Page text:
Project 3, Research point 1: prep for Assignment 5

In preparation for Assignment 5 on Textiles, I've decided that I'd like to do work on the the Scottish Diaspora Tapestry. The tapestry was completed in Scotland between 2012 and 2014 and then toured the world via installations in countries with a significant population claiming Scottish heritage. The tapestry will be permanently installed in Prestonpans, Scotland. I had the opportunity to see the tapestry and photograph portions of it in Ottawa during the Canadian leg of its tour in January 2017. Assignment 5 will give me the opportunity to dig more deeply into the textile aspect of the work, rather than just the depictions of Scottish emigration and accomplishments.

A few quick shots I took of tapestry panels. These will be edited and cropped for Assignment 5.

Project 3, Exercise 3: Viewpoint

Image 1: ©Derek Trillo, The Cheshire Plain from Beeston Castle, 2008

  • The high, oblique perspective gives a sense of the spatial relationship of objects on the ground to one another.
  • We also get a sense of the relative size of the objects and we are able to guess at scale, using the trees as a guide.
  • The slanting light gives some idea of texture, from the rough trees and gullies to the relative smoothness of the mowed fields and plowed earth. The shadows also give a relative indication of the time of day—we know the picture was taken during the day (bright) but not at noon when the sun would be directly overhead (smaller or no shadows).
  • We can also surmise that the image was made in early spring: the fields have been plowed for sowing and the grass is very green, but the leaves on the trees are not very advanced.
  • If we were at ground level our view would be blocked by trees, hedges and walls. This high perspective allows us to see over and beyond these obstacles.
  • We cannot see the horizon, however, so it is hard to relate this viewpoint to anything beyond the tight frame of the image.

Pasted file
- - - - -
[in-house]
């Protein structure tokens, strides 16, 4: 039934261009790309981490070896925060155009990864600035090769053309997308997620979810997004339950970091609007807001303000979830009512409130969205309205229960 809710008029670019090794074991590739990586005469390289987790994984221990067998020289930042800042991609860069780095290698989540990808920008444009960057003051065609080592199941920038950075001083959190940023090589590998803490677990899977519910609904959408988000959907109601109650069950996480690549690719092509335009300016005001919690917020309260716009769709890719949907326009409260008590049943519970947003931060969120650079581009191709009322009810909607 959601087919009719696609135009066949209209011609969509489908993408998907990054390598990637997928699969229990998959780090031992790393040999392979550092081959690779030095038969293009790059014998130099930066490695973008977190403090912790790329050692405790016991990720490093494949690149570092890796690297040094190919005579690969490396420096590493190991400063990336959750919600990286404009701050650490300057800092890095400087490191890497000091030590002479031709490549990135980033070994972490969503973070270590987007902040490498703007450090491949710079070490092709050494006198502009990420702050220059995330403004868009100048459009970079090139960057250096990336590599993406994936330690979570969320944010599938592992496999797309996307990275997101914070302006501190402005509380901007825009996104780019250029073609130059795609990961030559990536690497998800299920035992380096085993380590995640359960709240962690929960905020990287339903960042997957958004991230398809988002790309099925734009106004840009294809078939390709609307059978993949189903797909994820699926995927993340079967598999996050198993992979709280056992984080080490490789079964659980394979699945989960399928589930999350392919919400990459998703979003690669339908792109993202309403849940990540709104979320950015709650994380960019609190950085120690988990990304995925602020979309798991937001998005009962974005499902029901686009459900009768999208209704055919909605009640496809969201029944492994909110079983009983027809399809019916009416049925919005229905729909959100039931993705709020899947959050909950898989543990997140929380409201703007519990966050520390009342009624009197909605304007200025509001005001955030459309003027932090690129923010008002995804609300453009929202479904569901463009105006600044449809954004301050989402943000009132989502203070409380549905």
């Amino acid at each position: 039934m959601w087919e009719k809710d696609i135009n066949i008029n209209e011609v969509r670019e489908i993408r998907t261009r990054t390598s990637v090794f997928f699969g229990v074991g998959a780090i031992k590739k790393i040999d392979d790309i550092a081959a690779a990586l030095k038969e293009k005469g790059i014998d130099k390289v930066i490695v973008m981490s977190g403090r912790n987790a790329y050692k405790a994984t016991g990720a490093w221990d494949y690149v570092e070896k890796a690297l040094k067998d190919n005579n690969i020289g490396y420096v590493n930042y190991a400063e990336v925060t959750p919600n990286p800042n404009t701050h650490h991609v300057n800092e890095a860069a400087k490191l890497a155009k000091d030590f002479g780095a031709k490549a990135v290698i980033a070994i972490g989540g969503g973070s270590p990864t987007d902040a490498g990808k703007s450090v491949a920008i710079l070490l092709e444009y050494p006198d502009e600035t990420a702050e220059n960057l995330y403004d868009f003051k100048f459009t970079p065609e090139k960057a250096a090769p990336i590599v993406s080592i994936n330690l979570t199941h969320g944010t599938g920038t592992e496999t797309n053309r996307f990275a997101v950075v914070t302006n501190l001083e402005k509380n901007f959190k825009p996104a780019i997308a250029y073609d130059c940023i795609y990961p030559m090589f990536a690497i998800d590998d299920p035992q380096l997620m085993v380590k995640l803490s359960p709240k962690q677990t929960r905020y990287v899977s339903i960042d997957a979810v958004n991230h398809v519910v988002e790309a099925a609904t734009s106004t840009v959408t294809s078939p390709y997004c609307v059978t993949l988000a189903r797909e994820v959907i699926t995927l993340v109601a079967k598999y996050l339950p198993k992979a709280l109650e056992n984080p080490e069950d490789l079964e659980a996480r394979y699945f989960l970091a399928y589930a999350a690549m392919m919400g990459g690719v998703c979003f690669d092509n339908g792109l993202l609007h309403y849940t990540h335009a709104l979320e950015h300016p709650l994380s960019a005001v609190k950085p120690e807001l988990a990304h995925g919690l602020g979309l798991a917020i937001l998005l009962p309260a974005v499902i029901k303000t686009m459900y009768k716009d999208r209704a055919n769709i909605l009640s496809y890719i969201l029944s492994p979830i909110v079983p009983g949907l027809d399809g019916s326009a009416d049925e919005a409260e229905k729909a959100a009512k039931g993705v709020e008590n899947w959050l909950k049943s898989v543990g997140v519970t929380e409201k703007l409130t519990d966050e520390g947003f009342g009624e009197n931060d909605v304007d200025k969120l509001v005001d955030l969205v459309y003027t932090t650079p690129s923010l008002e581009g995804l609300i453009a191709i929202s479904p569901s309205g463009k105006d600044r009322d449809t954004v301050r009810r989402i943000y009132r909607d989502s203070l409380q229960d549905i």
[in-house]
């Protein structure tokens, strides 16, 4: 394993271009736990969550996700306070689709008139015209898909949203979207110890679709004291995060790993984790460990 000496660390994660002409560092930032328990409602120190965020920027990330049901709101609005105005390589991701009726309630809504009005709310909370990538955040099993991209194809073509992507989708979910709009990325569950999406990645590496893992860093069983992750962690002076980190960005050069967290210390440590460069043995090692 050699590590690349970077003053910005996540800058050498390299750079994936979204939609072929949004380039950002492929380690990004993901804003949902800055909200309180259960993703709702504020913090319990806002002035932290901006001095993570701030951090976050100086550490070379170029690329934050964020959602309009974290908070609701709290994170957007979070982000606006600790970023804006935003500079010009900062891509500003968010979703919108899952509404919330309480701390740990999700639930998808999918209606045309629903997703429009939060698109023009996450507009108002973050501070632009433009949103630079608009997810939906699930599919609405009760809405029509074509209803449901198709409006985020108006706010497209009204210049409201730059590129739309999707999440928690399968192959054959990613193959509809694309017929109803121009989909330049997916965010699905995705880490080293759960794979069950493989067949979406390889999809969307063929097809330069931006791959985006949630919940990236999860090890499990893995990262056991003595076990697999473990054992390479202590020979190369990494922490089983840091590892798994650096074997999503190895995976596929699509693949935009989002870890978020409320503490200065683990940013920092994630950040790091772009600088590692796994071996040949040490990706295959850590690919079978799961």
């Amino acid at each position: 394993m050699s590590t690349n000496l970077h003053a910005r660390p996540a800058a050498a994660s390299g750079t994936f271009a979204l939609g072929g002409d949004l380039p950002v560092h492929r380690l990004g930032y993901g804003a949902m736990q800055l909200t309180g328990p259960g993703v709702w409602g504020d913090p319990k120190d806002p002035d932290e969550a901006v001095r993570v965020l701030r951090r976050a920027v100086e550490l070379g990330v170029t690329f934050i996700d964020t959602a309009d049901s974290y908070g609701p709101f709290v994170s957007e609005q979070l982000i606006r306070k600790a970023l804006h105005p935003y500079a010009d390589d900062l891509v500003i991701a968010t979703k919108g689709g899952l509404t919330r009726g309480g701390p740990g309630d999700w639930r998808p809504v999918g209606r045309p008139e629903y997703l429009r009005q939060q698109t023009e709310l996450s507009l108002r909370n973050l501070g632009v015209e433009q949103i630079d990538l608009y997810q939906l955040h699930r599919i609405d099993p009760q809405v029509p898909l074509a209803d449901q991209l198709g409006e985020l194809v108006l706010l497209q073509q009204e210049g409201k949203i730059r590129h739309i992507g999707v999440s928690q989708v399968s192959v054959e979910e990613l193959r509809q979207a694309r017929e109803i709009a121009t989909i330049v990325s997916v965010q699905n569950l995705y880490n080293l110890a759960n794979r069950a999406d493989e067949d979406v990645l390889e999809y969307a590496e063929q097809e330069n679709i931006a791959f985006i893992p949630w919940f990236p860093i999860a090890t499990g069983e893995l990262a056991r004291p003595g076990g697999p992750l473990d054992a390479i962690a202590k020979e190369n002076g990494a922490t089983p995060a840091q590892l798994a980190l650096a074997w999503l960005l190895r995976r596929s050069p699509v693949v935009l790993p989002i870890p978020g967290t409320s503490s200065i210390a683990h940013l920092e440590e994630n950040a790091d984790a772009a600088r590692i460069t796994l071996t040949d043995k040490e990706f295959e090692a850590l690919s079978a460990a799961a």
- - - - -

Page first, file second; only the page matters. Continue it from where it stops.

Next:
• A map would give us a representation of the area from directly above, but we would not have as much information about the ground features or about their texture.
  • Many of the same comments could be made about earlier versions of Google Maps, but more recent iterations give us a richer range of options for viewing.

Image 2 by OCA student, Peter Mansell

  • This picture allows us to see the horizon and shows us a developed urban area that stretches on for some miles.
  • The image shows us a region that appears to contain both commercial / industrial facilities as well as residential areas (the apartments and lower buildings in the middle and longer distance).
  • Although a black and white picture, the trees are covered in foliage and suggest summer.
  • Other than a partial sign on a roof ('P.A. FINLA'), there are few identifying features in the image (the canal?) and little indication where this town might be.

Image 3: © John Davies, Agecroft Power Station, Salford, 1983

  • The black and white photograph is taken from a high angle and shows four cooling stacks from a power station set in a broader landscape. Metal pylons hold the high tension wires that carry electricity away from the station.
  • Behind the cooling stacks it is possible to make out a large building with a high chimney. In the foreground sit some cars in the middle of what looks like scrub land and rubbish at the end of a canal. In the middle distance a game is underway on a football pitch.